It’s always worst on Sunday mornings. I wait until the last minute to get dressed, letting the little man who still shares our bedroom get as long of a nap as possible before we go to church (where naps are now impossible for him, unlike some of the other people who go there).
I pull the outfit from the closet that I’d been thinking of wearing. It would match the dresses I had picked out for the girls. I slip it on, as the little guy in the playpen wakes up.
I tug, I pull, I turn around. But nothing makes it connect where I want it to. Everything sticks out where it’s not supposed to.
I yank it off. I pull open my drawer, digging around to find option number two.
By the time my husband comes in to investigate crying baby and quiet wife, he finds the still unmade bed littered with discarded outfits, the closet open, the bottom dresser drawer overflowing with the shirts bearing evidence of an extensive rifling.
He knows better than to say anything. He holds the baby while I race to the bathroom to put on my makeup, impatiently brushing past the little girls who want me to admire their pretty dresses.
It’s not that I am satisfied with the way I look in the outfit I have on—it’s just that we’re already late.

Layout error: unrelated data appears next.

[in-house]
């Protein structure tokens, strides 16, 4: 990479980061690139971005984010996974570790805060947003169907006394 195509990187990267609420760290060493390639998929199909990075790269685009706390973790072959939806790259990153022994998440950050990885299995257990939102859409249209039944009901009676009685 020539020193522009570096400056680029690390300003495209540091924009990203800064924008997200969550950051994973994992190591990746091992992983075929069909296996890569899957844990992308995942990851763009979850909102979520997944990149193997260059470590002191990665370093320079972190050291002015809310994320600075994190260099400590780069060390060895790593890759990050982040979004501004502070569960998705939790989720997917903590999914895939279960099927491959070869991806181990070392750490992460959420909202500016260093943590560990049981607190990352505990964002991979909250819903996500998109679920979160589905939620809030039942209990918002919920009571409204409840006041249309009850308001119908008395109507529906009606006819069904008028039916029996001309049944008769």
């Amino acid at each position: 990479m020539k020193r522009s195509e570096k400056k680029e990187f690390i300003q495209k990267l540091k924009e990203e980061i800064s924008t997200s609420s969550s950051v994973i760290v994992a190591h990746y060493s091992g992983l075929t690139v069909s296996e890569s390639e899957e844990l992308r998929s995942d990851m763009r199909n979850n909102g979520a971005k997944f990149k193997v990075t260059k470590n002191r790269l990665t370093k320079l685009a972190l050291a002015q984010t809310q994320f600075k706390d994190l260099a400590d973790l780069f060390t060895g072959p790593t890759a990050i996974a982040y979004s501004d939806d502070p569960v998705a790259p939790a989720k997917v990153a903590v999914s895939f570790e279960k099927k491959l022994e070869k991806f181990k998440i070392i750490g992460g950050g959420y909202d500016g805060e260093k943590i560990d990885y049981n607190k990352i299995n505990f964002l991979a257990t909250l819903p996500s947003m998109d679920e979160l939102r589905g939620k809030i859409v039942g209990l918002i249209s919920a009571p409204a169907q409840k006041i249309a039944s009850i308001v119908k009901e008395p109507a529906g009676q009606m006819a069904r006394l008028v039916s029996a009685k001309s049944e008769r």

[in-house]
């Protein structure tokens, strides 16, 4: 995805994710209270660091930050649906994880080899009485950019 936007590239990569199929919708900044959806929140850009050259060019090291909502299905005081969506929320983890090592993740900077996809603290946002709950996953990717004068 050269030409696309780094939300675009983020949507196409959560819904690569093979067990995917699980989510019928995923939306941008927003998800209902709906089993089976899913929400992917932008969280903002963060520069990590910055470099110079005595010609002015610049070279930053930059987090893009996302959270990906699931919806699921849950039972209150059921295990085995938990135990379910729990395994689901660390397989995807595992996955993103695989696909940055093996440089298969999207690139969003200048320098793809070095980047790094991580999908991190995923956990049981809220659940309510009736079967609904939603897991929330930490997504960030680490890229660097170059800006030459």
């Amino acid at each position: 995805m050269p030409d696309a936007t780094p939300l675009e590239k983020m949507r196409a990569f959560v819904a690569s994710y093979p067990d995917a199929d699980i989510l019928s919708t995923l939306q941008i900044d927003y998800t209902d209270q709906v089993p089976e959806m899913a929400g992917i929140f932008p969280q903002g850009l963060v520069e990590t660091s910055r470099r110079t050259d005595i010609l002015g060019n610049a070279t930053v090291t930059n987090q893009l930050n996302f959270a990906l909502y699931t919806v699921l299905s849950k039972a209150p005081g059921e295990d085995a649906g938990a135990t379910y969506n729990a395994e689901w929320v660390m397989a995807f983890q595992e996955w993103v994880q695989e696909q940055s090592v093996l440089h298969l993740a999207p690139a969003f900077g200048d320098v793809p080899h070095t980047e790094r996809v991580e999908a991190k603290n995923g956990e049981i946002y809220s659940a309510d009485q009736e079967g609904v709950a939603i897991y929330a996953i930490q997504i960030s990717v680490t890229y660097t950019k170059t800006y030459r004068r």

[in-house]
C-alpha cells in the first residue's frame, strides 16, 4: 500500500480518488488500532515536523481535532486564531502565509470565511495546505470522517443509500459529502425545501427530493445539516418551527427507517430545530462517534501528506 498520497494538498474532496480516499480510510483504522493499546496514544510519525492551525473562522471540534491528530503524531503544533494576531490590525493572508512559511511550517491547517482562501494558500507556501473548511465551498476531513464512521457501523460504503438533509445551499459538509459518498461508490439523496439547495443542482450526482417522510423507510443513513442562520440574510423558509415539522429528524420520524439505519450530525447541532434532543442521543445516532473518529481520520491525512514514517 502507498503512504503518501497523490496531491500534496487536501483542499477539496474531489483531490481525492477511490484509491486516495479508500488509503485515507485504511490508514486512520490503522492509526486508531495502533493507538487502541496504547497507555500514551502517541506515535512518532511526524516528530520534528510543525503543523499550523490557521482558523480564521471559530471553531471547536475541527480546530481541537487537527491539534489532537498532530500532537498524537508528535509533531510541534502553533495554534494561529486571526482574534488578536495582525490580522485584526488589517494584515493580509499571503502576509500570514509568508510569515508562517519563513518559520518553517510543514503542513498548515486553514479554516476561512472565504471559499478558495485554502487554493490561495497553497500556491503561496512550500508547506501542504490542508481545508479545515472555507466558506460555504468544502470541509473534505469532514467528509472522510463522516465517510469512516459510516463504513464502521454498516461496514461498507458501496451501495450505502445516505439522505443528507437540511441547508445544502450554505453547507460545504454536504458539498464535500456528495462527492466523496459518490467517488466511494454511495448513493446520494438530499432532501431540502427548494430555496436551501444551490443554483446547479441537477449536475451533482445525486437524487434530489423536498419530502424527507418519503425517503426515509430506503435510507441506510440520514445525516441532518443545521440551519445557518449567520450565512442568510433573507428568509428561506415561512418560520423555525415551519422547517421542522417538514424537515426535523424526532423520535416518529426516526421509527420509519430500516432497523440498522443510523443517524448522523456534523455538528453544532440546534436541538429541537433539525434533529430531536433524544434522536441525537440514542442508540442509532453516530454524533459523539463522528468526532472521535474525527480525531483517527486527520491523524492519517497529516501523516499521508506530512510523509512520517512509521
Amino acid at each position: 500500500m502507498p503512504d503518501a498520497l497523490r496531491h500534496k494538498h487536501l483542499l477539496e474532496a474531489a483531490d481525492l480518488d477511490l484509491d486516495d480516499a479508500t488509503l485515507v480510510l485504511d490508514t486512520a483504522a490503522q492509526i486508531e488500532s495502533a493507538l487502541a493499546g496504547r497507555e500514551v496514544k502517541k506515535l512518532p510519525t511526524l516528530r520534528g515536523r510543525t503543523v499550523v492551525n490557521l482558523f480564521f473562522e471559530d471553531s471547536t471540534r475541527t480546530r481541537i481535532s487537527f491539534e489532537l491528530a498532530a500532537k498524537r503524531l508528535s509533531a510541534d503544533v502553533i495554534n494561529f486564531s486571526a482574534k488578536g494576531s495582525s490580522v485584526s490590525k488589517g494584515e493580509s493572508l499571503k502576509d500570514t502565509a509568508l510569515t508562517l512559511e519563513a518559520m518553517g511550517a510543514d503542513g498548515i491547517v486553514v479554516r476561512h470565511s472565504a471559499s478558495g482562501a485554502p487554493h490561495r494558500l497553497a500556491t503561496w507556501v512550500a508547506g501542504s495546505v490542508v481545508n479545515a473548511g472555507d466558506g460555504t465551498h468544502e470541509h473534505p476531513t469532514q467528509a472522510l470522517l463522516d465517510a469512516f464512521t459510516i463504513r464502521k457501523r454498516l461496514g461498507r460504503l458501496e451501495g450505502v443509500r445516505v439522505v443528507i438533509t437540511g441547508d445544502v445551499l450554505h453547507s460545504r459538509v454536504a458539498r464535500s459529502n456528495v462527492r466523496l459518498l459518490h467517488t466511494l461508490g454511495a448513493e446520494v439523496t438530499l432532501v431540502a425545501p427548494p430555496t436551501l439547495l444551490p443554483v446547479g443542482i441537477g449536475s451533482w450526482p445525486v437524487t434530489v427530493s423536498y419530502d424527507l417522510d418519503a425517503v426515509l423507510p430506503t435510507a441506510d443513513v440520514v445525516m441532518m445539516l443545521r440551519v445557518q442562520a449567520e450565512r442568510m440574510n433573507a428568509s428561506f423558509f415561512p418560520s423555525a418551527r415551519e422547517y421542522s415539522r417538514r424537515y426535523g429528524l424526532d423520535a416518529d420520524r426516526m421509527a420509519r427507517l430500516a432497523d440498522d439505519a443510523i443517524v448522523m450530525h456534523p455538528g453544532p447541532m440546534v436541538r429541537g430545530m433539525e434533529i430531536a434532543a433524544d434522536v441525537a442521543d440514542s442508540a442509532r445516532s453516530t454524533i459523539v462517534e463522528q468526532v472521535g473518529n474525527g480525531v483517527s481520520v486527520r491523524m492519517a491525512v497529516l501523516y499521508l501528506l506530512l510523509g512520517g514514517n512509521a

I try to keep the tears from coming and ruining my makeup, as I have the familiar conversation with myself on the way to church.
You should choose your outfits the night before. But I never know what the weather will be like—or what I’ll feel like wearing! You’ve got to remember you’re a nursing mother of a young baby. But I want to be pretty for my husband! Then you’ve got to stop eating so many cookies. But my husband likes to have goodies around to eat. Then you need to start exercising. When?
I heave a big sigh. About that time, his hand slips off the steering wheel and reaches over to grab mine.
“I love you,” he whispers, squeezing my hand.
I try to smile back.
I know he loves me no matter how I look. But I want to look nice for him. He might prefer you looking happy to looking skinny. Thanks, conscience.
And we get to church and I paste on a smile and it becomes a real one as I walk into the love and warmth of our church family.
A church family filled with wrinkled, stretched-out, post-menopausal, graying, old ladies. Some of the most beautiful ladies I’ve ever known.
Husbands’ arms around them (those whose husbands aren’t already in Heaven), laugh lines around their eyes, contentment shaping their faces. Their children are getting cancer, their friends are going home to Heaven at an increasing rate. But they are the light of the nursing home, the ones with the most praises to share on Sunday mornings.
I look around and realize that even though my daughters will probably fit that shirt I wore the day we started courting before I will again, it’s not really size that matters.
He always said he loved my smile, so maybe I should work more at putting it on instead of those jeans.
Maybe beauty has a lot less to do with size than with attitude.
The weight will come off in its own sweet time. Meanwhile, there are three little people learning their definition of beauty from me.
I’m working on those smile lines already.